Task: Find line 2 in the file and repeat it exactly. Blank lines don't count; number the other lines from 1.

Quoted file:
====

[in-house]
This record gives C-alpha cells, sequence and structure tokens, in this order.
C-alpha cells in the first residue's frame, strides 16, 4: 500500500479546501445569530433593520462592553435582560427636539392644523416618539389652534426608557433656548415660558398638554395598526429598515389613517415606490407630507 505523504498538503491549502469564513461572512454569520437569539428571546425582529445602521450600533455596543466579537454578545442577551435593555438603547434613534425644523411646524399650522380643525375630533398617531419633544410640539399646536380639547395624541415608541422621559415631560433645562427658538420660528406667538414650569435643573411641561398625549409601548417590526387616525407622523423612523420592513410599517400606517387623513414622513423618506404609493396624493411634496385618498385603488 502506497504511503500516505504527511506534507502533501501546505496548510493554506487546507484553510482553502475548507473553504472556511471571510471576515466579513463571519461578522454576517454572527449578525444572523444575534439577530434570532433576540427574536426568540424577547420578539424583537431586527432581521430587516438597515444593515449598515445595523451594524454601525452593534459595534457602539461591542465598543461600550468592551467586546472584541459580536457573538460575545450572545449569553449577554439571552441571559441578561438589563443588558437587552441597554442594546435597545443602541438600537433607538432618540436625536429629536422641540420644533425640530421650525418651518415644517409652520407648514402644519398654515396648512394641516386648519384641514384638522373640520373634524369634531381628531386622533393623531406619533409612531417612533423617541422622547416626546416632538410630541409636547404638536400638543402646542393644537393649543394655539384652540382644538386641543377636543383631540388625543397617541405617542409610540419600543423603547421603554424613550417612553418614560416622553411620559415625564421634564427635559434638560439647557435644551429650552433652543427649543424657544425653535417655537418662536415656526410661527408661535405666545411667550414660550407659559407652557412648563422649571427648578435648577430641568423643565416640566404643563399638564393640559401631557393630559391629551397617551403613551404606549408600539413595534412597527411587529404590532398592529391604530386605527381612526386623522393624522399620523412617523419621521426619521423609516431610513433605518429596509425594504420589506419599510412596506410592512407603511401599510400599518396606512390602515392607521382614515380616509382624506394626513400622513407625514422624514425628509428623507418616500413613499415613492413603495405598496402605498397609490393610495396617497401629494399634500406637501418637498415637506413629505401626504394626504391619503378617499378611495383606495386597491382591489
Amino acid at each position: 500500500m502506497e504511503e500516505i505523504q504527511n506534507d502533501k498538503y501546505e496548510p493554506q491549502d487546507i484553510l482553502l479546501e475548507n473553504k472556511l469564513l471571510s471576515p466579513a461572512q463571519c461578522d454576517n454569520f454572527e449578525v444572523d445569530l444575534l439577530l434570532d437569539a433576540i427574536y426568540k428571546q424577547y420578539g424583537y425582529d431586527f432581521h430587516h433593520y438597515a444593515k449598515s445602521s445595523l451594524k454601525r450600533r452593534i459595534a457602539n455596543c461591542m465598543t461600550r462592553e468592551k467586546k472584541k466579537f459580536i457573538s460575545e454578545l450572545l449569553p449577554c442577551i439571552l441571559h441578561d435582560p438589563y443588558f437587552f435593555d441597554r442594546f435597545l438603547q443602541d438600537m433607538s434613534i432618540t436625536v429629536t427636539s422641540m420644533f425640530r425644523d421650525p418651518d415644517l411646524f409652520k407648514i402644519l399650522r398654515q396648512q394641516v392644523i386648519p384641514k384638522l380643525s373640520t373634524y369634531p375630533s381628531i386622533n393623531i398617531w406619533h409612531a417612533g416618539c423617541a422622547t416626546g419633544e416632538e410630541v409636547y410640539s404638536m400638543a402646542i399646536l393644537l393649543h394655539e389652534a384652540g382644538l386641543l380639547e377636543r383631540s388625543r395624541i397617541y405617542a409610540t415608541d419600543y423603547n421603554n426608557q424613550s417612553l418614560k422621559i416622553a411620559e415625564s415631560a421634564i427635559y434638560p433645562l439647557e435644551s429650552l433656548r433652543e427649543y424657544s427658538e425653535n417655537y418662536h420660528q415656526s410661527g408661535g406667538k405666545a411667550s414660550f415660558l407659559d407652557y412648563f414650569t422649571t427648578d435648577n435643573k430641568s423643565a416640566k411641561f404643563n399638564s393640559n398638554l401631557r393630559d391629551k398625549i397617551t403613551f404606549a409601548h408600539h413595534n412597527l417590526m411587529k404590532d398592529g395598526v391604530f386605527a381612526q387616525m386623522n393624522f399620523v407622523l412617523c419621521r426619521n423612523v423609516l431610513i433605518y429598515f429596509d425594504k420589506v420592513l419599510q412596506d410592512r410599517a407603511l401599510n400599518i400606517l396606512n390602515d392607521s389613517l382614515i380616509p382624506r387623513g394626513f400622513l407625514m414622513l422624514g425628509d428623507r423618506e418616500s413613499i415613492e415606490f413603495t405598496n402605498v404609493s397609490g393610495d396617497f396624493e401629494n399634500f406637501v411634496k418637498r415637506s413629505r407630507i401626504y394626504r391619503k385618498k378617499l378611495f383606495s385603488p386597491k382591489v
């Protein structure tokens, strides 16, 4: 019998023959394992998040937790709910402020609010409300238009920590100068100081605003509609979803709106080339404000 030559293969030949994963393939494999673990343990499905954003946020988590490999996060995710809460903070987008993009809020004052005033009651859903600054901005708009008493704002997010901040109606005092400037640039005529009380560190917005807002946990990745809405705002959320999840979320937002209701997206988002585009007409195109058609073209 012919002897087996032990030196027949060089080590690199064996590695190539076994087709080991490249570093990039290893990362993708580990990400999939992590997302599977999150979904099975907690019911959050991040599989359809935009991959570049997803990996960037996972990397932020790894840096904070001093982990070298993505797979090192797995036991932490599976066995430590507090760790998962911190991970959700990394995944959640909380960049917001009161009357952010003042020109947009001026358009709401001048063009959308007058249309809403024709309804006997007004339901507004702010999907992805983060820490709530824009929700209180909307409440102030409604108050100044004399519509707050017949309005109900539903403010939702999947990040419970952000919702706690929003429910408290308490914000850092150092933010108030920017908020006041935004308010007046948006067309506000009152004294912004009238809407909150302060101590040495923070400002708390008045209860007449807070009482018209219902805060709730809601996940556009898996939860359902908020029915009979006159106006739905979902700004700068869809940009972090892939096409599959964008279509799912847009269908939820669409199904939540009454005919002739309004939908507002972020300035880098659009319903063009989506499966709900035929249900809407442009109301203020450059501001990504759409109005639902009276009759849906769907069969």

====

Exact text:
This record gives C-alpha cells, sequence and structure tokens, in this order.